It has been two years since moving to our cortijo here in Los Chopos and we thought that we would take time out to reflect on the good, the bad and downright mad!
‘Manana’ means tomorrow or more likely, ‘possibly tomorrow or possibly not’.
‘Let’s have a cafe con leche’ means let’s sit and ponder on things we need to do in the house, manana (see above!).
Not all bills are sent out, some you are just meant to know about and pay them and then, you have to work out where and how you can pay them. Not all banks can accept payment for particular bills and those that do, often will only accept payment in cash. Some bills can only be paid through a cash machine.
Where you live depends on the eyesight of the person preparing the bill. Carole has recently been moved from our home here in Los Chopos, to a flat in Alicante.
The thick walls of the house keep you cool in the summer and warm in the winter – lies! The thick walls of the house keep you hot in the summer and freezing in the winter.
Decorating rooms actually means replastering.
Falling from the top a ladder onto a tiled floor is not recommended!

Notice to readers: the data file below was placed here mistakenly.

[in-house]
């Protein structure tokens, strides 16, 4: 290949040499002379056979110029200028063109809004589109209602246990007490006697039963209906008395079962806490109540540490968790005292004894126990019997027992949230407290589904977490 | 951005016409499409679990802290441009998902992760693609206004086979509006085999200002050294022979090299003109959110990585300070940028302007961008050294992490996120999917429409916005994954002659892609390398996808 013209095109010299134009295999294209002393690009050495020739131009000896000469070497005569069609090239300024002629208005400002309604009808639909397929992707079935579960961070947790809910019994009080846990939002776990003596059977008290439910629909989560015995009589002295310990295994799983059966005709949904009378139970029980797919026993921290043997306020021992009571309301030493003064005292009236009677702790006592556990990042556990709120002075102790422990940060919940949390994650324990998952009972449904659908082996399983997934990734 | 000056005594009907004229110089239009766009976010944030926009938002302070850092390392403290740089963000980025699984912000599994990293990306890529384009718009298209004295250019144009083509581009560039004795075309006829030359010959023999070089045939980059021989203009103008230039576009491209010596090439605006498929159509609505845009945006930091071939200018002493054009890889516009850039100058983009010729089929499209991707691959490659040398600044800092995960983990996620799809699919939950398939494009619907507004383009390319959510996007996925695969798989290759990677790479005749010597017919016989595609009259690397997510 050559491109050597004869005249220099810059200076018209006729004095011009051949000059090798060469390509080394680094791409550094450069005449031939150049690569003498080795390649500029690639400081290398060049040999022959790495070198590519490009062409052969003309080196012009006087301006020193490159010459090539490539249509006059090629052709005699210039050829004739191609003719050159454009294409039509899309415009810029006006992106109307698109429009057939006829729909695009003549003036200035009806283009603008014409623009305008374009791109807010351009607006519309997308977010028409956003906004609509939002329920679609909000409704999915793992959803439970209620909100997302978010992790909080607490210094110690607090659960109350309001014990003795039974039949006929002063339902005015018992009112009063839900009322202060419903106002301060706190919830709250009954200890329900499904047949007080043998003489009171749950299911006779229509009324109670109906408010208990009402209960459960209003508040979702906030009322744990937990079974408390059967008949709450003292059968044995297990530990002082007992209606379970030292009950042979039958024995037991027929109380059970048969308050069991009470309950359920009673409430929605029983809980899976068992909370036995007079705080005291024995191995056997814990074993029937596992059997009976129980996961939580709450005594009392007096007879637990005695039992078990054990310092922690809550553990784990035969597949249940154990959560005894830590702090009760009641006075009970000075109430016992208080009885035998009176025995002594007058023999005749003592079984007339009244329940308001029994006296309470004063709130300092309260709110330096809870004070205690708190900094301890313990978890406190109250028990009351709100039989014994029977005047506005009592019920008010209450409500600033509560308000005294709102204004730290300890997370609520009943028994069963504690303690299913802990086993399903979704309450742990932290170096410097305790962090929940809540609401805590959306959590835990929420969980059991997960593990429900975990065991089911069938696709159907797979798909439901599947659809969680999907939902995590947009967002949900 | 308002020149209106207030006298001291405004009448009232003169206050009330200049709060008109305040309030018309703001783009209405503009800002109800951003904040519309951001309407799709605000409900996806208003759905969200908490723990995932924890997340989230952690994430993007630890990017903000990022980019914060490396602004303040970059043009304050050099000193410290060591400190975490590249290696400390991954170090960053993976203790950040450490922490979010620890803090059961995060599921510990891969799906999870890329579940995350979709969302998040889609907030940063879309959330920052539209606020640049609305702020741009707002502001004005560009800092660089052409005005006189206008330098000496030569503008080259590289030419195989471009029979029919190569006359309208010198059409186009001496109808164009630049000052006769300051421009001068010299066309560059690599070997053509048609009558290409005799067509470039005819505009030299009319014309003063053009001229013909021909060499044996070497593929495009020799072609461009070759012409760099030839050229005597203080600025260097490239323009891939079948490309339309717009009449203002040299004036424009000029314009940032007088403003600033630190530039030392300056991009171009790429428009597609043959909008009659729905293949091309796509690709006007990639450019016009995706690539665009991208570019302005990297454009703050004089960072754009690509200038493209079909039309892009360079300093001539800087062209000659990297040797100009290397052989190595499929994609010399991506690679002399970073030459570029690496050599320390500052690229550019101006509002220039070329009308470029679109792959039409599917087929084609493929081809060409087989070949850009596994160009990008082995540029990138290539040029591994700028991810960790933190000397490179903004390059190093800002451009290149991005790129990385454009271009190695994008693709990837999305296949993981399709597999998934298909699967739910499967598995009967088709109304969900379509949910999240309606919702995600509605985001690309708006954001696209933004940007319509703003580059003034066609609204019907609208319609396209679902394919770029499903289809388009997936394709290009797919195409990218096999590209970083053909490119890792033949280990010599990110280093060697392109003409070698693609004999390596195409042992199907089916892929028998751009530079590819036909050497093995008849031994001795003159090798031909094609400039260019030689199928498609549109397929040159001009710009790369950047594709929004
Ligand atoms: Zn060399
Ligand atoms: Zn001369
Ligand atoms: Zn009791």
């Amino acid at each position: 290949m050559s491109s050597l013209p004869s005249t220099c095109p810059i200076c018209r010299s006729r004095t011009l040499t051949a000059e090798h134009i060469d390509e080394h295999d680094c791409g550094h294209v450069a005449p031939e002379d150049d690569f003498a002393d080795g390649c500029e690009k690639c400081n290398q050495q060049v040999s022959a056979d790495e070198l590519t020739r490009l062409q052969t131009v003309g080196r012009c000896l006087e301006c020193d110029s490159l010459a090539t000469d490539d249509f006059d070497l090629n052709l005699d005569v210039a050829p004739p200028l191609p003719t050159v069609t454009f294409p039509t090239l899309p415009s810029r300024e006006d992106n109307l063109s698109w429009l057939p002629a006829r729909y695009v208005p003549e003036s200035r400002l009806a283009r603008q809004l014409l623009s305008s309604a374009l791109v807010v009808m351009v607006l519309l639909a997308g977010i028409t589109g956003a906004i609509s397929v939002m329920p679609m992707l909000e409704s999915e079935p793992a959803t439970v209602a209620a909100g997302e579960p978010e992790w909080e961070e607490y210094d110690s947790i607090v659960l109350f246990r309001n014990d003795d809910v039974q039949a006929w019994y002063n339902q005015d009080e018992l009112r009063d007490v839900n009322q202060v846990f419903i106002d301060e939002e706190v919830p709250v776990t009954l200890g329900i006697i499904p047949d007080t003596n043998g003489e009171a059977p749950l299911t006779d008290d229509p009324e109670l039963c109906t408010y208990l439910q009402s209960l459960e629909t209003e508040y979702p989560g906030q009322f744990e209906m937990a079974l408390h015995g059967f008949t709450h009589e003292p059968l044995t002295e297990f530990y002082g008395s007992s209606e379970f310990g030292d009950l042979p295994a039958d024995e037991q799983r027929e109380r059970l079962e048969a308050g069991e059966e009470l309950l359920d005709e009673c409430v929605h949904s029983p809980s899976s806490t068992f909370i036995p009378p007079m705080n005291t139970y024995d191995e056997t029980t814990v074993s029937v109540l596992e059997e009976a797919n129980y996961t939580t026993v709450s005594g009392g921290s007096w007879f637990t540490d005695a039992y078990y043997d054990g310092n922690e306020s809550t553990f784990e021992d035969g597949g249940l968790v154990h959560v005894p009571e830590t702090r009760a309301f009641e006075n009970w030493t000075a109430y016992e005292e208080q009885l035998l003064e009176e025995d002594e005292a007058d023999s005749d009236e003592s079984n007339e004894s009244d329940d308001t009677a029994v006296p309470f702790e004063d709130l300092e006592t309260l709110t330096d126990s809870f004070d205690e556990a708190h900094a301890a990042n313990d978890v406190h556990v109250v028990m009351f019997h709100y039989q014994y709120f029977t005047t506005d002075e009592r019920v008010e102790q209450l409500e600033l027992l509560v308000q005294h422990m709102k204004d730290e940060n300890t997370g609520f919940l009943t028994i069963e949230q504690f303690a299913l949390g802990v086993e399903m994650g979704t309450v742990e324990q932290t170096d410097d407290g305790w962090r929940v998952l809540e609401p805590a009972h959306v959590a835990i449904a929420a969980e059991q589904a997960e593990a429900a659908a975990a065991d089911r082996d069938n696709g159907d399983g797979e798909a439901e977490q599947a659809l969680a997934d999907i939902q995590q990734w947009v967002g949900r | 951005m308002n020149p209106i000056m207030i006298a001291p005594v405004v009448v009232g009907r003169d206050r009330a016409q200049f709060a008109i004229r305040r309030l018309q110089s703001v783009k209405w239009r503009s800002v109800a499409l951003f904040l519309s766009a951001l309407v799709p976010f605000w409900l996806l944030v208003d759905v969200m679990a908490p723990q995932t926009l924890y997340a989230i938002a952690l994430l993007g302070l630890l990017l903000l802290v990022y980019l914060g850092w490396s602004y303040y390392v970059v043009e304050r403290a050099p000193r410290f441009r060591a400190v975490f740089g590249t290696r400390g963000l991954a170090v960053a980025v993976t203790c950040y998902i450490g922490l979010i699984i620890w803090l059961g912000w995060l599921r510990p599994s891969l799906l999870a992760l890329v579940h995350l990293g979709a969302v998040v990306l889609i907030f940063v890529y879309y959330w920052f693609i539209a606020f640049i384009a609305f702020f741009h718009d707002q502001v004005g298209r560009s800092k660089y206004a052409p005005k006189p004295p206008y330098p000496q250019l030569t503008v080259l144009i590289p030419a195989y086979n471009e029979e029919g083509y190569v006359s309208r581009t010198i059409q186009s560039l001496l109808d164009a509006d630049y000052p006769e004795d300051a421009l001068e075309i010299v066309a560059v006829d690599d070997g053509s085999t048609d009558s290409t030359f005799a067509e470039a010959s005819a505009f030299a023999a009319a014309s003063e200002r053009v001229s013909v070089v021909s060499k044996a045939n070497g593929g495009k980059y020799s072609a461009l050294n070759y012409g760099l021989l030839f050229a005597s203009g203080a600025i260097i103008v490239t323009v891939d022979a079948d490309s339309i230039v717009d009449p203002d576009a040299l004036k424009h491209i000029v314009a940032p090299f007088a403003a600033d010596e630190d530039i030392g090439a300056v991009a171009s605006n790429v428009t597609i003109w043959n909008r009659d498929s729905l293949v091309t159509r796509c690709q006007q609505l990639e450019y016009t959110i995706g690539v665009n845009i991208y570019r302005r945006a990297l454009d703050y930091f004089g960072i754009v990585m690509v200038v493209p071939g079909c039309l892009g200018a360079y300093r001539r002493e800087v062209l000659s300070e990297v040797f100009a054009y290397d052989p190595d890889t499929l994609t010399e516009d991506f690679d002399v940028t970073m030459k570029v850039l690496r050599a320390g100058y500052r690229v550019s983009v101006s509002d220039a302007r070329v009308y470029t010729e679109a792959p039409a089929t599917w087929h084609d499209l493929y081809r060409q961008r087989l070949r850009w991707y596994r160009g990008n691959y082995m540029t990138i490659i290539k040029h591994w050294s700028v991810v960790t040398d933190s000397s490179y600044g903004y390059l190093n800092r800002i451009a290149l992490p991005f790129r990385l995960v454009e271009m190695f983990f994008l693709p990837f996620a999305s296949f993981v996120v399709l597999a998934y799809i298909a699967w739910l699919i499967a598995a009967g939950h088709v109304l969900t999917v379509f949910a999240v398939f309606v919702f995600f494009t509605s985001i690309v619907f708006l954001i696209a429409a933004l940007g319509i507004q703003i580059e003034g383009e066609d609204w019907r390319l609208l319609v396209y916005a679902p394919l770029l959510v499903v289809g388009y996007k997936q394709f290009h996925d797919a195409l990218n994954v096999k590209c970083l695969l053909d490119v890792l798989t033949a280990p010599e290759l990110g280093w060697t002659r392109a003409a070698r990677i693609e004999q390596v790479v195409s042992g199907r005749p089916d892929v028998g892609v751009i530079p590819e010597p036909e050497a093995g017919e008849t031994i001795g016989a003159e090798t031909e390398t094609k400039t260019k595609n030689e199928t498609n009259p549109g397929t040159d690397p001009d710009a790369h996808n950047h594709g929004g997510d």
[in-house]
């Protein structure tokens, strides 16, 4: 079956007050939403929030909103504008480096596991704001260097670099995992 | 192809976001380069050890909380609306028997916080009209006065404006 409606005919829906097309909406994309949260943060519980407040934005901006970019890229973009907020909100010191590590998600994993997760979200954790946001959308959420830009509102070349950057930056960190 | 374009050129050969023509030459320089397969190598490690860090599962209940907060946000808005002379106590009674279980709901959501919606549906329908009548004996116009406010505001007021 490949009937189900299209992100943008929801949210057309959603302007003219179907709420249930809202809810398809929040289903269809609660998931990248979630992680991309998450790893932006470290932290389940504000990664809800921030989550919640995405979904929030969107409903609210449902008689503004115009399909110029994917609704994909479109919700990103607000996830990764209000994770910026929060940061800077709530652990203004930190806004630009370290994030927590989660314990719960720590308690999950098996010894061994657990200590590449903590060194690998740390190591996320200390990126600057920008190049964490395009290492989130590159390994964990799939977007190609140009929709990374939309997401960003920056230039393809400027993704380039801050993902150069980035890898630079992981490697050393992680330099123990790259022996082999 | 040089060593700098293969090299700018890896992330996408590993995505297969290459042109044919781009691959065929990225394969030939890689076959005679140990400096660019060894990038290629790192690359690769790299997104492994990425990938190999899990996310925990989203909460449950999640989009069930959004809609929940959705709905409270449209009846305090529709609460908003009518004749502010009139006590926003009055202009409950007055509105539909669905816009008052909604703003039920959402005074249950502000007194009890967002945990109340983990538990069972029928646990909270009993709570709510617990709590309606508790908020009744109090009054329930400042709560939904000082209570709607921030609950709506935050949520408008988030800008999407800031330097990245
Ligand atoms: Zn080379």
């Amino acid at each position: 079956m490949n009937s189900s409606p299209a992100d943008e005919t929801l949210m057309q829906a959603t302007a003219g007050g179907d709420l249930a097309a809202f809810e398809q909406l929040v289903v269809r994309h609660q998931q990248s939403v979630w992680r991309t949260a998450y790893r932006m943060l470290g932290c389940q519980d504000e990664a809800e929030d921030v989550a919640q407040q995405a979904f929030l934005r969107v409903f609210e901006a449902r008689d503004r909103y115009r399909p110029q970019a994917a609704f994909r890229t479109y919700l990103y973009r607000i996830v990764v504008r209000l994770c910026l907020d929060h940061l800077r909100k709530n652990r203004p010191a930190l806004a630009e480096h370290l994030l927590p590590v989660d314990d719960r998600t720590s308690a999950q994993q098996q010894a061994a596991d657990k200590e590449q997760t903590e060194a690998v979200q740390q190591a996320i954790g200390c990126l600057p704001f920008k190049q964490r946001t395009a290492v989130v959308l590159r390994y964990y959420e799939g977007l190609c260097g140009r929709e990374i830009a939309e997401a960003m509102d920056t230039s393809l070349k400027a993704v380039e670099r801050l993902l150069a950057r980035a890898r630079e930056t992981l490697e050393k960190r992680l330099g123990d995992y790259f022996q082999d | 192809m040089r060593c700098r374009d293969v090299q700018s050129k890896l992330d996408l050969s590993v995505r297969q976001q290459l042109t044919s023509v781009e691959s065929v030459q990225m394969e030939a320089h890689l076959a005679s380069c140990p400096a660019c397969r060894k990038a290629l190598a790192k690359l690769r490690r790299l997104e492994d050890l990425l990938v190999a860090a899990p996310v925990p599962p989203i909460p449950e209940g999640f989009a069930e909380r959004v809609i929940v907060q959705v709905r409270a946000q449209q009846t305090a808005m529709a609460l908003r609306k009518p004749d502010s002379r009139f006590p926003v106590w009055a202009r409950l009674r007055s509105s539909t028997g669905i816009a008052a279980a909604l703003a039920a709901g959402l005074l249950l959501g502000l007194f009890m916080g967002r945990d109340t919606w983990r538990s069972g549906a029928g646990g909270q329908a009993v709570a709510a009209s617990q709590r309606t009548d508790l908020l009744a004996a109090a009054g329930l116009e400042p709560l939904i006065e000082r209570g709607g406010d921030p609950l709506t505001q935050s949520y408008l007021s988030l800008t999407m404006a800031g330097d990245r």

Spanish laws change on a daily basis hence four visits to Almeria with different paperwork each time when applying for our ‘residencia’.
Receiving our post (and the neighbours) means the postman popping letters through our car window when he sees us in town or flagging us down if we are on the road to give us all of the post for Los Chopos, so he doesn’t have to bother driving up there.
Courier service means, ‘I have no idea where you live so I’ll deliver here.’ Normally a shop or cafe. Sometimes, they will actually call and arrange a place where we can go and meet them.
How not to look like a tourist means wear jeans in 30c heat and walk in the shade at all times of the year.
Learning the Spanish language is fun but hard, if the Spanish can say the same thing three different ways plus in masculine or feminine form, they will!
Take care with pronunciation especially when going to pay the bill … ‘pago’ means ‘I pay’ and not ‘pego’ which means ‘I fight you’!
No traffic, even on the motorways…bliss. But take care driving at roundabouts as nobody indicates and if they do, for sure they are not taking the exit you expect.
Free parking, even right on the beach!
Tasty fresh fruit and vegetables, straight from the fields to our weekly market.
Good news, we found the swimming pool lights – bad news the previous owner didn’t ensure they were earthed.
The weeds in the garden actually grow while you are watching.
Best businesses to run in Spain – a pharmacy (la farmacia) or lottery shop (tienda la loteria).
Spanish people are very helpful, thankfully plus we are lucky to have really good neighbours Becky, Ian, Catherine and Martin – much needed when living in the Campo.
We have made some great new friends who we hope will be friends for life!
Finally, ‘happy one year anniversary’ living in Spain to our dear Kim and Paul!